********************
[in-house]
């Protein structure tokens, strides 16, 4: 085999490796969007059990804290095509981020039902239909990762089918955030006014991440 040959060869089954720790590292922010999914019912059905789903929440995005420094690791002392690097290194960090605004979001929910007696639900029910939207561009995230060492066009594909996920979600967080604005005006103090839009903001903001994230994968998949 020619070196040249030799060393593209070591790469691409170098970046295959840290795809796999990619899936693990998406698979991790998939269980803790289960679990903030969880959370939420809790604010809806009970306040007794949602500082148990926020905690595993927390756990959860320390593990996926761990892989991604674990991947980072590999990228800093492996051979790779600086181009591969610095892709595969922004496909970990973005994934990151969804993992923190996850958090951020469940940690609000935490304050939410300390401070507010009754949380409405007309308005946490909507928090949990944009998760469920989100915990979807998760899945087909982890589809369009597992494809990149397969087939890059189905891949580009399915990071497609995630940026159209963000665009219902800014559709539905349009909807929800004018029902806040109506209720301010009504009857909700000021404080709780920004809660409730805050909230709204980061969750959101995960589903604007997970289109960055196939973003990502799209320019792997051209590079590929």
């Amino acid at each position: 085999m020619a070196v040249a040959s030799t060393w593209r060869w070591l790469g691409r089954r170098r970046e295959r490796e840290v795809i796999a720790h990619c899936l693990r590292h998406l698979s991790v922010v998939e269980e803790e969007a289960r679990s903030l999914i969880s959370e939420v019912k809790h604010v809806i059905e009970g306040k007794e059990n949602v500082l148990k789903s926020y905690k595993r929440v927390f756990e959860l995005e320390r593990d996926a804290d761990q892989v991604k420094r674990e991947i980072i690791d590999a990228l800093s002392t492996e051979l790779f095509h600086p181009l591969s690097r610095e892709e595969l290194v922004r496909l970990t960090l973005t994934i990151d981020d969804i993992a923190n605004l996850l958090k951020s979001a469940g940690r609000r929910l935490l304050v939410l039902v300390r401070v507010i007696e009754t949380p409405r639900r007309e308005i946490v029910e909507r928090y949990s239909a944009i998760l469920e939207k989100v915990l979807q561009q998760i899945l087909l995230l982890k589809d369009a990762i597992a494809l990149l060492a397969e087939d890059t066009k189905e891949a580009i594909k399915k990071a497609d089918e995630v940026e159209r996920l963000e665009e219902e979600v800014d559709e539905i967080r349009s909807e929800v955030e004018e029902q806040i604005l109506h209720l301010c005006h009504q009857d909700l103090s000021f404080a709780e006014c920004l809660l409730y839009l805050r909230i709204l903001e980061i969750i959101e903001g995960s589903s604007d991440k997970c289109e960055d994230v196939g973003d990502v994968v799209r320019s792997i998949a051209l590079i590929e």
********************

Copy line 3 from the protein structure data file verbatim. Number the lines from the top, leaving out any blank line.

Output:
């Amino acid at each position: 085999m020619a070196v040249a040959s030799t060393w593209r060869w070591l790469g691409r089954r170098r970046e295959r490796e840290v795809i796999a720790h990619c899936l693990r590292h998406l698979s991790v922010v998939e269980e803790e969007a289960r679990s903030l999914i969880s959370e939420v019912k809790h604010v809806i059905e009970g306040k007794e059990n949602v500082l148990k789903s926020y905690k595993r929440v927390f756990e959860l995005e320390r593990d996926a804290d761990q892989v991604k420094r674990e991947i980072i690791d590999a990228l800093s002392t492996e051979l790779f095509h600086p181009l591969s690097r610095e892709e595969l290194v922004r496909l970990t960090l973005t994934i990151d981020d969804i993992a923190n605004l996850l958090k951020s979001a469940g940690r609000r929910l935490l304050v939410l039902v300390r401070v507010i007696e009754t949380p409405r639900r007309e308005i946490v029910e909507r928090y949990s239909a944009i998760l469920e939207k989100v915990l979807q561009q998760i899945l087909l995230l982890k589809d369009a990762i597992a494809l990149l060492a397969e087939d890059t066009k189905e891949a580009i594909k399915k990071a497609d089918e995630v940026e159209r996920l963000e665009e219902e979600v800014d559709e539905i967080r349009s909807e929800v955030e004018e029902q806040i604005l109506h209720l301010c005006h009504q009857d909700l103090s000021f404080a709780e006014c920004l809660l409730y839009l805050r909230i709204l903001e980061i969750i959101e903001g995960s589903s604007d991440k997970c289109e960055d994230v196939g973003d990502v994968v799209r320019s792997i998949a051209l590079i590929e």